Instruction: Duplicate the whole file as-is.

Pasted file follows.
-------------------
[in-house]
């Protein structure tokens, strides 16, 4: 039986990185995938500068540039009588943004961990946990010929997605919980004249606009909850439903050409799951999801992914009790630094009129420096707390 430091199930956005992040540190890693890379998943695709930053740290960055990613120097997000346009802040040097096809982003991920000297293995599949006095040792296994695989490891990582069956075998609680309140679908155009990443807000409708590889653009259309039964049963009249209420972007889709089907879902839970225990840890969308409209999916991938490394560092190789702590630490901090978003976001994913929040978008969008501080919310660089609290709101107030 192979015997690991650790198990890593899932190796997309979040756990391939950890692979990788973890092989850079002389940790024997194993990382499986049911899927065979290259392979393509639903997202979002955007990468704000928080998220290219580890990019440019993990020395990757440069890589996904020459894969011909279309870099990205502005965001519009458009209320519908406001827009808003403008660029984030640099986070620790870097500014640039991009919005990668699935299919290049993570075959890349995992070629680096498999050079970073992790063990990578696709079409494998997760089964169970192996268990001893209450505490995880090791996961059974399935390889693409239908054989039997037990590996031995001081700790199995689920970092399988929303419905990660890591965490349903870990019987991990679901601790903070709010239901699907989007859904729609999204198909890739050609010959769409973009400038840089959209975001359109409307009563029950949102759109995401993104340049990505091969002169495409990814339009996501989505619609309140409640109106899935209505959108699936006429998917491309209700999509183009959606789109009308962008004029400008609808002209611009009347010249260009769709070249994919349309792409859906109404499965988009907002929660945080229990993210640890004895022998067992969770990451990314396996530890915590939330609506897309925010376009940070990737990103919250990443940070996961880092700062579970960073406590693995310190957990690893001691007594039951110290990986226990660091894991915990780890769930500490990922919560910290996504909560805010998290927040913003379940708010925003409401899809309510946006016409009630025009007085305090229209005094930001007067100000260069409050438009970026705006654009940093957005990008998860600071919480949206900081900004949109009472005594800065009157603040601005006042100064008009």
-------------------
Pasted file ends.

[in-house]
């Protein structure tokens, strides 16, 4: 039986990185995938500068540039009588943004961990946990010929997605919980004249606009909850439903050409799951999801992914009790630094009129420096707390 430091199930956005992040540190890693890379998943695709930053740290960055990613120097997000346009802040040097096809982003991920000297293995599949006095040792296994695989490891990582069956075998609680309140679908155009990443807000409708590889653009259309039964049963009249209420972007889709089907879902839970225990840890969308409209999916991938490394560092190789702590630490901090978003976001994913929040978008969008501080919310660089609290709101107030 192979015997690991650790198990890593899932190796997309979040756990391939950890692979990788973890092989850079002389940790024997194993990382499986049911899927065979290259392979393509639903997202979002955007990468704000928080998220290219580890990019440019993990020395990757440069890589996904020459894969011909279309870099990205502005965001519009458009209320519908406001827009808003403008660029984030640099986070620790870097500014640039991009919005990668699935299919290049993570075959890349995992070629680096498999050079970073992790063990990578696709079409494998997760089964169970192996268990001893209450505490995880090791996961059974399935390889693409239908054989039997037990590996031995001081700790199995689920970092399988929303419905990660890591965490349903870990019987991990679901601790903070709010239901699907989007859904729609999204198909890739050609010959769409973009400038840089959209975001359109409307009563029950949102759109995401993104340049990505091969002169495409990814339009996501989505619609309140409640109106899935209505959108699936006429998917491309209700999509183009959606789109009308962008004029400008609808002209611009009347010249260009769709070249994919349309792409859906109404499965988009907002929660945080229990993210640890004895022998067992969770990451990314396996530890915590939330609506897309925010376009940070990737990103919250990443940070996961880092700062579970960073406590693995310190957990690893001691007594039951110290990986226990660091894991915990780890769930500490990922919560910290996504909560805010998290927040913003379940708010925003409401899809309510946006016409009630025009007085305090229209005094930001007067100000260069409050438009970026705006654009940093957005990008998860600071919480949206900081900004949109009472005594800065009157603040601005006042100064008009």